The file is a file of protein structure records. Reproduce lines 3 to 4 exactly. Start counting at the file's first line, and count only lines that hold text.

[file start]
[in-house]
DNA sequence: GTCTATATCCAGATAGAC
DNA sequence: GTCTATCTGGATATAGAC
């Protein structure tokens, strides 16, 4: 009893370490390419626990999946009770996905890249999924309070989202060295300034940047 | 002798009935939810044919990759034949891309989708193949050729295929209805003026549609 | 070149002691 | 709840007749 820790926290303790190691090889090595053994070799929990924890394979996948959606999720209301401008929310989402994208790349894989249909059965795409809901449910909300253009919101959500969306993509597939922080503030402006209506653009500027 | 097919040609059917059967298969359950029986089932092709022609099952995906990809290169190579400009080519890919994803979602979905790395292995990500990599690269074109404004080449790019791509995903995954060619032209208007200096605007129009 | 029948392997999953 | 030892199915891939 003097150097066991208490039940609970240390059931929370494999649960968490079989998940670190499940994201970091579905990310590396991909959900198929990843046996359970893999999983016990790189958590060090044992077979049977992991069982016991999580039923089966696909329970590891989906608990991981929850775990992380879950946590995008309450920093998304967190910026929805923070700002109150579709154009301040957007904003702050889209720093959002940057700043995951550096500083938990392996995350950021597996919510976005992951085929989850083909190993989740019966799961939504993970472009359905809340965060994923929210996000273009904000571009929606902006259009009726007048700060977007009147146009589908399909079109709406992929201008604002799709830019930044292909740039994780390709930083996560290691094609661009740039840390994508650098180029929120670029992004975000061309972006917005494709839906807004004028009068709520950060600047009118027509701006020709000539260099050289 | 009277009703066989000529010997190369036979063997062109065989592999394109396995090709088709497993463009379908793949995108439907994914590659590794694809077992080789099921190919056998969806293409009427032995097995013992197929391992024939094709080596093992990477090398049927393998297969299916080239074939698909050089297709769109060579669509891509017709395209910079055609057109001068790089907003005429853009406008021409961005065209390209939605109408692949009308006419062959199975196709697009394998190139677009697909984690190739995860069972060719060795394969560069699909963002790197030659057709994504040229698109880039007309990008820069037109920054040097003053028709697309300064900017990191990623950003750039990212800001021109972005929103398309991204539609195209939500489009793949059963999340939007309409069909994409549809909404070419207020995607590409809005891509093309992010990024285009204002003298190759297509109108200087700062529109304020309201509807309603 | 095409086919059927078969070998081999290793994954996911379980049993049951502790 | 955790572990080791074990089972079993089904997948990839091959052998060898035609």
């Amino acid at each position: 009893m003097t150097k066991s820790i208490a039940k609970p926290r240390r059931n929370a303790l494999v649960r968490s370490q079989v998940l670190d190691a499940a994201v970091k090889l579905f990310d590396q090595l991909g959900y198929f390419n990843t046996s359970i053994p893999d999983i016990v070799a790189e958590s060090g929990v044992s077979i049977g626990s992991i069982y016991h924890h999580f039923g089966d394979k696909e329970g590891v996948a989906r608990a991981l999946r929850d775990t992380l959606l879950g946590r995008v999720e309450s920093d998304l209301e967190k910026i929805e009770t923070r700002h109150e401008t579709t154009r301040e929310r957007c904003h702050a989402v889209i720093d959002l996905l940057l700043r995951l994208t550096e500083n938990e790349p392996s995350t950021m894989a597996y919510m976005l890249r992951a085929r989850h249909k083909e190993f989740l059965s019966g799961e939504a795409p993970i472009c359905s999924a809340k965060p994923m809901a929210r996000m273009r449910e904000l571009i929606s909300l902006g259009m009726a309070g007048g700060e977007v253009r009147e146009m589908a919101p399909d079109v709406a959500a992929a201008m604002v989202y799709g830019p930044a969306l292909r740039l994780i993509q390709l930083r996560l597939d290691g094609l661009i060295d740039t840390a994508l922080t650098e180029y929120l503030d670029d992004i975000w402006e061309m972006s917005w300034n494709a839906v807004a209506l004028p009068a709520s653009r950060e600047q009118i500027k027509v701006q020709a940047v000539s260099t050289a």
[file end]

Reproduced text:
DNA sequence: GTCTATCTGGATATAGAC
């Protein structure tokens, strides 16, 4: 009893370490390419626990999946009770996905890249999924309070989202060295300034940047 | 002798009935939810044919990759034949891309989708193949050729295929209805003026549609 | 070149002691 | 709840007749 820790926290303790190691090889090595053994070799929990924890394979996948959606999720209301401008929310989402994208790349894989249909059965795409809901449910909300253009919101959500969306993509597939922080503030402006209506653009500027 | 097919040609059917059967298969359950029986089932092709022609099952995906990809290169190579400009080519890919994803979602979905790395292995990500990599690269074109404004080449790019791509995903995954060619032209208007200096605007129009 | 029948392997999953 | 030892199915891939 003097150097066991208490039940609970240390059931929370494999649960968490079989998940670190499940994201970091579905990310590396991909959900198929990843046996359970893999999983016990790189958590060090044992077979049977992991069982016991999580039923089966696909329970590891989906608990991981929850775990992380879950946590995008309450920093998304967190910026929805923070700002109150579709154009301040957007904003702050889209720093959002940057700043995951550096500083938990392996995350950021597996919510976005992951085929989850083909190993989740019966799961939504993970472009359905809340965060994923929210996000273009904000571009929606902006259009009726007048700060977007009147146009589908399909079109709406992929201008604002799709830019930044292909740039994780390709930083996560290691094609661009740039840390994508650098180029929120670029992004975000061309972006917005494709839906807004004028009068709520950060600047009118027509701006020709000539260099050289 | 009277009703066989000529010997190369036979063997062109065989592999394109396995090709088709497993463009379908793949995108439907994914590659590794694809077992080789099921190919056998969806293409009427032995097995013992197929391992024939094709080596093992990477090398049927393998297969299916080239074939698909050089297709769109060579669509891509017709395209910079055609057109001068790089907003005429853009406008021409961005065209390209939605109408692949009308006419062959199975196709697009394998190139677009697909984690190739995860069972060719060795394969560069699909963002790197030659057709994504040229698109880039007309990008820069037109920054040097003053028709697309300064900017990191990623950003750039990212800001021109972005929103398309991204539609195209939500489009793949059963999340939007309409069909994409549809909404070419207020995607590409809005891509093309992010990024285009204002003298190759297509109108200087700062529109304020309201509807309603 | 095409086919059927078969070998081999290793994954996911379980049993049951502790 | 955790572990080791074990089972079993089904997948990839091959052998060898035609």